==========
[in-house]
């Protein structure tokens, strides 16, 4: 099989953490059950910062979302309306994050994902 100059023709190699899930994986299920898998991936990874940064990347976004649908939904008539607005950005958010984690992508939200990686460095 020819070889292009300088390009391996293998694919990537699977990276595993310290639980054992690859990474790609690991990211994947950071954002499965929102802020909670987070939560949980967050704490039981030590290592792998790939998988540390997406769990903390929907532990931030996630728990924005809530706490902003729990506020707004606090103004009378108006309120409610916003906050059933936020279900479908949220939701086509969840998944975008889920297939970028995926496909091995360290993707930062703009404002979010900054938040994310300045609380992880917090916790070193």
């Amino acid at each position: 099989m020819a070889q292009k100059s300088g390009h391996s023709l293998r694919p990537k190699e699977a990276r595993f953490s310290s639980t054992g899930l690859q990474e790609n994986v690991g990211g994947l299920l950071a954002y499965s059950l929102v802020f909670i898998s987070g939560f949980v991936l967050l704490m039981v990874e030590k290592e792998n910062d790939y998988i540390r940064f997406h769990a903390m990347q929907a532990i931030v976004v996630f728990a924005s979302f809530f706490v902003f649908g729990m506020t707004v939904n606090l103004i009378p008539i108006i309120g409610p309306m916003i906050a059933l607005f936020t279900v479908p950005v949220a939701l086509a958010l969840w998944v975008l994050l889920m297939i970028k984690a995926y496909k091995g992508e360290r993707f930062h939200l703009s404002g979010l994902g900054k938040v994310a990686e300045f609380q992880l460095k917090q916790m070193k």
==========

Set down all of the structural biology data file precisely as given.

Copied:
[in-house]
């Protein structure tokens, strides 16, 4: 099989953490059950910062979302309306994050994902 100059023709190699899930994986299920898998991936990874940064990347976004649908939904008539607005950005958010984690992508939200990686460095 020819070889292009300088390009391996293998694919990537699977990276595993310290639980054992690859990474790609690991990211994947950071954002499965929102802020909670987070939560949980967050704490039981030590290592792998790939998988540390997406769990903390929907532990931030996630728990924005809530706490902003729990506020707004606090103004009378108006309120409610916003906050059933936020279900479908949220939701086509969840998944975008889920297939970028995926496909091995360290993707930062703009404002979010900054938040994310300045609380992880917090916790070193």
């Amino acid at each position: 099989m020819a070889q292009k100059s300088g390009h391996s023709l293998r694919p990537k190699e699977a990276r595993f953490s310290s639980t054992g899930l690859q990474e790609n994986v690991g990211g994947l299920l950071a954002y499965s059950l929102v802020f909670i898998s987070g939560f949980v991936l967050l704490m039981v990874e030590k290592e792998n910062d790939y998988i540390r940064f997406h769990a903390m990347q929907a532990i931030v976004v996630f728990a924005s979302f809530f706490v902003f649908g729990m506020t707004v939904n606090l103004i009378p008539i108006i309120g409610p309306m916003i906050a059933l607005f936020t279900v479908p950005v949220a939701l086509a958010l969840w998944v975008l994050l889920m297939i970028k984690a995926y496909k091995g992508e360290r993707f930062h939200l703009s404002g979010l994902g900054k938040v994310a990686e300045f609380q992880l460095k917090q916790m070193k």